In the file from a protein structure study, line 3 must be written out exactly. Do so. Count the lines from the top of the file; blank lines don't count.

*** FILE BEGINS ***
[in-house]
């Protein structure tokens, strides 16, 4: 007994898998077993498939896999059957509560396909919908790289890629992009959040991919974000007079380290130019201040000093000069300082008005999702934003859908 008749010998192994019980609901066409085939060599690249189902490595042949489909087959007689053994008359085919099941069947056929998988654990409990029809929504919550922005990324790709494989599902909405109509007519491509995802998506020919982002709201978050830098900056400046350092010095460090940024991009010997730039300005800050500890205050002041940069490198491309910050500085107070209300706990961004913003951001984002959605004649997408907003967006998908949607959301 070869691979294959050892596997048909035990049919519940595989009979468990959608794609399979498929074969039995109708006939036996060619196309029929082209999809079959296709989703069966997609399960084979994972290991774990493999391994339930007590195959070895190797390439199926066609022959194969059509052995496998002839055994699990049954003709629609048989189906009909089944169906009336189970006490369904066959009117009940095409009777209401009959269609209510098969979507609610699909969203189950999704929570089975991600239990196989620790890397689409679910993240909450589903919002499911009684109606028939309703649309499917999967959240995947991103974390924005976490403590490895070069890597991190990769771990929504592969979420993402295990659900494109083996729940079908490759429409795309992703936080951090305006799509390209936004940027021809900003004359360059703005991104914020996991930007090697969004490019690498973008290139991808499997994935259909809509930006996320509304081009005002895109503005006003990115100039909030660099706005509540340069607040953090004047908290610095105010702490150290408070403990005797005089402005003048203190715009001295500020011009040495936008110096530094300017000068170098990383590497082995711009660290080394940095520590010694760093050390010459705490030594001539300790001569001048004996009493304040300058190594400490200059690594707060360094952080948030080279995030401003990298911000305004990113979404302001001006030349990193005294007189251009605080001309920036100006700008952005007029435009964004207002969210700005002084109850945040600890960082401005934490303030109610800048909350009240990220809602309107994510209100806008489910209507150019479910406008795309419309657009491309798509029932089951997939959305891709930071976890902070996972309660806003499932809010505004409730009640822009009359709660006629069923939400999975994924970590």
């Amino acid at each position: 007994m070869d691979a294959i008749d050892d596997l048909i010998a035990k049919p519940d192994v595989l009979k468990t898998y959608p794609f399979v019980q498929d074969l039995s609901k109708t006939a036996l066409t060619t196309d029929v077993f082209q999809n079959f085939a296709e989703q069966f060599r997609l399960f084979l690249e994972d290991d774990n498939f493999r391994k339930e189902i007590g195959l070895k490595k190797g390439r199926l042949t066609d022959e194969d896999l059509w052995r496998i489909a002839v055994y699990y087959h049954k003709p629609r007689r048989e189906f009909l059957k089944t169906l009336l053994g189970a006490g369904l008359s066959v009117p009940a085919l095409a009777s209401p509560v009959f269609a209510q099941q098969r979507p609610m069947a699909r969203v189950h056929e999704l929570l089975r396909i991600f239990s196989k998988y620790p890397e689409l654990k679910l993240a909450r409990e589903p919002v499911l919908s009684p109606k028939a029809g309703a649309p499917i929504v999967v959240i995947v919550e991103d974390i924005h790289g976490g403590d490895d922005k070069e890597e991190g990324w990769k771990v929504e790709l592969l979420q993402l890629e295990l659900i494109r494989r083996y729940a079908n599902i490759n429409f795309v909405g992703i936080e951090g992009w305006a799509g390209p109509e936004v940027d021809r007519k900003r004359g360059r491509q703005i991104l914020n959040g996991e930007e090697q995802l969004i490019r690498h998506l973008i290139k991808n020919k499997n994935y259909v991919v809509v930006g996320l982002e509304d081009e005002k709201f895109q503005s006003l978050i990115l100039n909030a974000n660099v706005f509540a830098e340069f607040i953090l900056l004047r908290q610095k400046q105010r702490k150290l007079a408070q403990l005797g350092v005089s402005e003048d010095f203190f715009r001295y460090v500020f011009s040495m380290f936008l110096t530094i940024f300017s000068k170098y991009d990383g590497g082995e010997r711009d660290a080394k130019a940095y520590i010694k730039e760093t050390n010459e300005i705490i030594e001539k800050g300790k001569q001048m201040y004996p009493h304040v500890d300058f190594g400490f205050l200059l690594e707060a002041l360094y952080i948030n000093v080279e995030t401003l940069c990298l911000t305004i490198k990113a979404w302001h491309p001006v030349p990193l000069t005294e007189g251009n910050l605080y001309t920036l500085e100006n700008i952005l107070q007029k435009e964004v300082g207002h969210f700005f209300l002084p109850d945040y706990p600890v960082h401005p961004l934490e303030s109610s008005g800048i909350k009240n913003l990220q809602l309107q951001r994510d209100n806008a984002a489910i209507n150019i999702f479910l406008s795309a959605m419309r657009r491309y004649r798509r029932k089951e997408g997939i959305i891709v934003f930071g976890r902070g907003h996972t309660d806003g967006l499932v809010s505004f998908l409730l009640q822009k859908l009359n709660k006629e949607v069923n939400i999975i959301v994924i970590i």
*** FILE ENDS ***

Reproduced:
């Amino acid at each position: 007994m070869d691979a294959i008749d050892d596997l048909i010998a035990k049919p519940d192994v595989l009979k468990t898998y959608p794609f399979v019980q498929d074969l039995s609901k109708t006939a036996l066409t060619t196309d029929v077993f082209q999809n079959f085939a296709e989703q069966f060599r997609l399960f084979l690249e994972d290991d774990n498939f493999r391994k339930e189902i007590g195959l070895k490595k190797g390439r199926l042949t066609d022959e194969d896999l059509w052995r496998i489909a002839v055994y699990y087959h049954k003709p629609r007689r048989e189906f009909l059957k089944t169906l009336l053994g189970a006490g369904l008359s066959v009117p009940a085919l095409a009777s209401p509560v009959f269609a209510q099941q098969r979507p609610m069947a699909r969203v189950h056929e999704l929570l089975r396909i991600f239990s196989k998988y620790p890397e689409l654990k679910l993240a909450r409990e589903p919002v499911l919908s009684p109606k028939a029809g309703a649309p499917i929504v999967v959240i995947v919550e991103d974390i924005h790289g976490g403590d490895d922005k070069e890597e991190g990324w990769k771990v929504e790709l592969l979420q993402l890629e295990l659900i494109r494989r083996y729940a079908n599902i490759n429409f795309v909405g992703i936080e951090g992009w305006a799509g390209p109509e936004v940027d021809r007519k900003r004359g360059r491509q703005i991104l914020n959040g996991e930007e090697q995802l969004i490019r690498h998506l973008i290139k991808n020919k499997n994935y259909v991919v809509v930006g996320l982002e509304d081009e005002k709201f895109q503005s006003l978050i990115l100039n909030a974000n660099v706005f509540a830098e340069f607040i953090l900056l004047r908290q610095k400046q105010r702490k150290l007079a408070q403990l005797g350092v005089s402005e003048d010095f203190f715009r001295y460090v500020f011009s040495m380290f936008l110096t530094i940024f300017s000068k170098y991009d990383g590497g082995e010997r711009d660290a080394k130019a940095y520590i010694k730039e760093t050390n010459e300005i705490i030594e001539k800050g300790k001569q001048m201040y004996p009493h304040v500890d300058f190594g400490f205050l200059l690594e707060a002041l360094y952080i948030n000093v080279e995030t401003l940069c990298l911000t305004i490198k990113a979404w302001h491309p001006v030349p990193l000069t005294e007189g251009n910050l605080y001309t920036l500085e100006n700008i952005l107070q007029k435009e964004v300082g207002h969210f700005f209300l002084p109850d945040y706990p600890v960082h401005p961004l934490e303030s109610s008005g800048i909350k009240n913003l990220q809602l309107q951001r994510d209100n806008a984002a489910i209507n150019i999702f479910l406008s795309a959605m419309r657009r491309y004649r798509r029932k089951e997408g997939i959305i891709v934003f930071g976890r902070g907003h996972t309660d806003g967006l499932v809010s505004f998908l409730l009640q822009k859908l009359n709660k006629e949607v069923n939400i999975i959301v994924i970590i």